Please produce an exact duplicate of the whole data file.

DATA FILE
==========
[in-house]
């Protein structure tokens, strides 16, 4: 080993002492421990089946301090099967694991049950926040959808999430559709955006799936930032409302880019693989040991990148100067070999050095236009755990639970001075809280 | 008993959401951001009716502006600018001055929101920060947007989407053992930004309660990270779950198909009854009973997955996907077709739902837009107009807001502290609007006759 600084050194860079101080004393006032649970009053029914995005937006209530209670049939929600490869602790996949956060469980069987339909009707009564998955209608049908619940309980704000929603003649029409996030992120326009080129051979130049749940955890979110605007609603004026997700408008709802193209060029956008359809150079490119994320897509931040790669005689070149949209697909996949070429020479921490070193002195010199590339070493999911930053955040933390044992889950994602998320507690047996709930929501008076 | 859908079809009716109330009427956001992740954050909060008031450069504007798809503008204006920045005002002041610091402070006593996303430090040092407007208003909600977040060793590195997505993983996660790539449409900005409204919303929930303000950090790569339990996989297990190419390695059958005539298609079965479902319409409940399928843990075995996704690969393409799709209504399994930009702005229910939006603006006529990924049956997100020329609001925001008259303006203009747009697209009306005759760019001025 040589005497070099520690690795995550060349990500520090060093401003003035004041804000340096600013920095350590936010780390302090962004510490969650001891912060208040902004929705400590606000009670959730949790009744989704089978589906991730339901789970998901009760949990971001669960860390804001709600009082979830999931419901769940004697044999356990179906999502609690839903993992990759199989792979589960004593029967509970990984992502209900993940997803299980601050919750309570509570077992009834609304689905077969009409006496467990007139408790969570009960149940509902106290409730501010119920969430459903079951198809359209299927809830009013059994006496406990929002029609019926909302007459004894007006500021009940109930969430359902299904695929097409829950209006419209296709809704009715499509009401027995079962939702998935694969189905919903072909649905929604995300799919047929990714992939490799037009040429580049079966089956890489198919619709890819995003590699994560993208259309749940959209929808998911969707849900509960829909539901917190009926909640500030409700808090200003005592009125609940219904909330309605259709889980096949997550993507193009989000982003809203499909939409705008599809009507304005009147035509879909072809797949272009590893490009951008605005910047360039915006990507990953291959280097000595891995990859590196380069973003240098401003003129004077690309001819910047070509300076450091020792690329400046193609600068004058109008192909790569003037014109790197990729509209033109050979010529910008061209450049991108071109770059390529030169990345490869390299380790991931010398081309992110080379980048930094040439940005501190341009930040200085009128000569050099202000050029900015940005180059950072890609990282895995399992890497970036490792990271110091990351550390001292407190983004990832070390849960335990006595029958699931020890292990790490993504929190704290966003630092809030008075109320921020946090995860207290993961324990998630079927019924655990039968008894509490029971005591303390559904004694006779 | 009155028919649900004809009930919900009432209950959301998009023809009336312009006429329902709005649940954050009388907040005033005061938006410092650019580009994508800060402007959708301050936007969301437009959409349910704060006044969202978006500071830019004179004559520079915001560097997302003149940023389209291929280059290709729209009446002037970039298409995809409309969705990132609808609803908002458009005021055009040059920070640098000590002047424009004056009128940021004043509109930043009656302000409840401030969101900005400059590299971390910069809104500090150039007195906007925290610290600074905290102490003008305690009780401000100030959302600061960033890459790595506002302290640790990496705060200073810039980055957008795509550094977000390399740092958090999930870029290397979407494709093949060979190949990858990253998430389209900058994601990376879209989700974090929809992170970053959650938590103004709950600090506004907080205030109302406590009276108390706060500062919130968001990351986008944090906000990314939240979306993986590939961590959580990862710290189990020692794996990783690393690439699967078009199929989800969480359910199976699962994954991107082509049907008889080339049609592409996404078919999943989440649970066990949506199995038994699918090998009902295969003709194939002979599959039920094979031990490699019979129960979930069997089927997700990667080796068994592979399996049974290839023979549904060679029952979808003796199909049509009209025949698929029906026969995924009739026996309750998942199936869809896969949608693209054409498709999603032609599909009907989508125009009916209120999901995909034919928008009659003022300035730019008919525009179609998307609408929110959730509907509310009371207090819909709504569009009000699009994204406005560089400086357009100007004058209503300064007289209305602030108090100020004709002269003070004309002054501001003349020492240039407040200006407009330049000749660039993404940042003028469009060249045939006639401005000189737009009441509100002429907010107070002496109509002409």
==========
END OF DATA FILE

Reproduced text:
[in-house]
């Protein structure tokens, strides 16, 4: 080993002492421990089946301090099967694991049950926040959808999430559709955006799936930032409302880019693989040991990148100067070999050095236009755990639970001075809280 | 008993959401951001009716502006600018001055929101920060947007989407053992930004309660990270779950198909009854009973997955996907077709739902837009107009807001502290609007006759 600084050194860079101080004393006032649970009053029914995005937006209530209670049939929600490869602790996949956060469980069987339909009707009564998955209608049908619940309980704000929603003649029409996030992120326009080129051979130049749940955890979110605007609603004026997700408008709802193209060029956008359809150079490119994320897509931040790669005689070149949209697909996949070429020479921490070193002195010199590339070493999911930053955040933390044992889950994602998320507690047996709930929501008076 | 859908079809009716109330009427956001992740954050909060008031450069504007798809503008204006920045005002002041610091402070006593996303430090040092407007208003909600977040060793590195997505993983996660790539449409900005409204919303929930303000950090790569339990996989297990190419390695059958005539298609079965479902319409409940399928843990075995996704690969393409799709209504399994930009702005229910939006603006006529990924049956997100020329609001925001008259303006203009747009697209009306005759760019001025 040589005497070099520690690795995550060349990500520090060093401003003035004041804000340096600013920095350590936010780390302090962004510490969650001891912060208040902004929705400590606000009670959730949790009744989704089978589906991730339901789970998901009760949990971001669960860390804001709600009082979830999931419901769940004697044999356990179906999502609690839903993992990759199989792979589960004593029967509970990984992502209900993940997803299980601050919750309570509570077992009834609304689905077969009409006496467990007139408790969570009960149940509902106290409730501010119920969430459903079951198809359209299927809830009013059994006496406990929002029609019926909302007459004894007006500021009940109930969430359902299904695929097409829950209006419209296709809704009715499509009401027995079962939702998935694969189905919903072909649905929604995300799919047929990714992939490799037009040429580049079966089956890489198919619709890819995003590699994560993208259309749940959209929808998911969707849900509960829909539901917190009926909640500030409700808090200003005592009125609940219904909330309605259709889980096949997550993507193009989000982003809203499909939409705008599809009507304005009147035509879909072809797949272009590893490009951008605005910047360039915006990507990953291959280097000595891995990859590196380069973003240098401003003129004077690309001819910047070509300076450091020792690329400046193609600068004058109008192909790569003037014109790197990729509209033109050979010529910008061209450049991108071109770059390529030169990345490869390299380790991931010398081309992110080379980048930094040439940005501190341009930040200085009128000569050099202000050029900015940005180059950072890609990282895995399992890497970036490792990271110091990351550390001292407190983004990832070390849960335990006595029958699931020890292990790490993504929190704290966003630092809030008075109320921020946090995860207290993961324990998630079927019924655990039968008894509490029971005591303390559904004694006779 | 009155028919649900004809009930919900009432209950959301998009023809009336312009006429329902709005649940954050009388907040005033005061938006410092650019580009994508800060402007959708301050936007969301437009959409349910704060006044969202978006500071830019004179004559520079915001560097997302003149940023389209291929280059290709729209009446002037970039298409995809409309969705990132609808609803908002458009005021055009040059920070640098000590002047424009004056009128940021004043509109930043009656302000409840401030969101900005400059590299971390910069809104500090150039007195906007925290610290600074905290102490003008305690009780401000100030959302600061960033890459790595506002302290640790990496705060200073810039980055957008795509550094977000390399740092958090999930870029290397979407494709093949060979190949990858990253998430389209900058994601990376879209989700974090929809992170970053959650938590103004709950600090506004907080205030109302406590009276108390706060500062919130968001990351986008944090906000990314939240979306993986590939961590959580990862710290189990020692794996990783690393690439699967078009199929989800969480359910199976699962994954991107082509049907008889080339049609592409996404078919999943989440649970066990949506199995038994699918090998009902295969003709194939002979599959039920094979031990490699019979129960979930069997089927997700990667080796068994592979399996049974290839023979549904060679029952979808003796199909049509009209025949698929029906026969995924009739026996309750998942199936869809896969949608693209054409498709999603032609599909009907989508125009009916209120999901995909034919928008009659003022300035730019008919525009179609998307609408929110959730509907509310009371207090819909709504569009009000699009994204406005560089400086357009100007004058209503300064007289209305602030108090100020004709002269003070004309002054501001003349020492240039407040200006407009330049000749660039993404940042003028469009060249045939006639401005000189737009009441509100002429907010107070002496109509002409």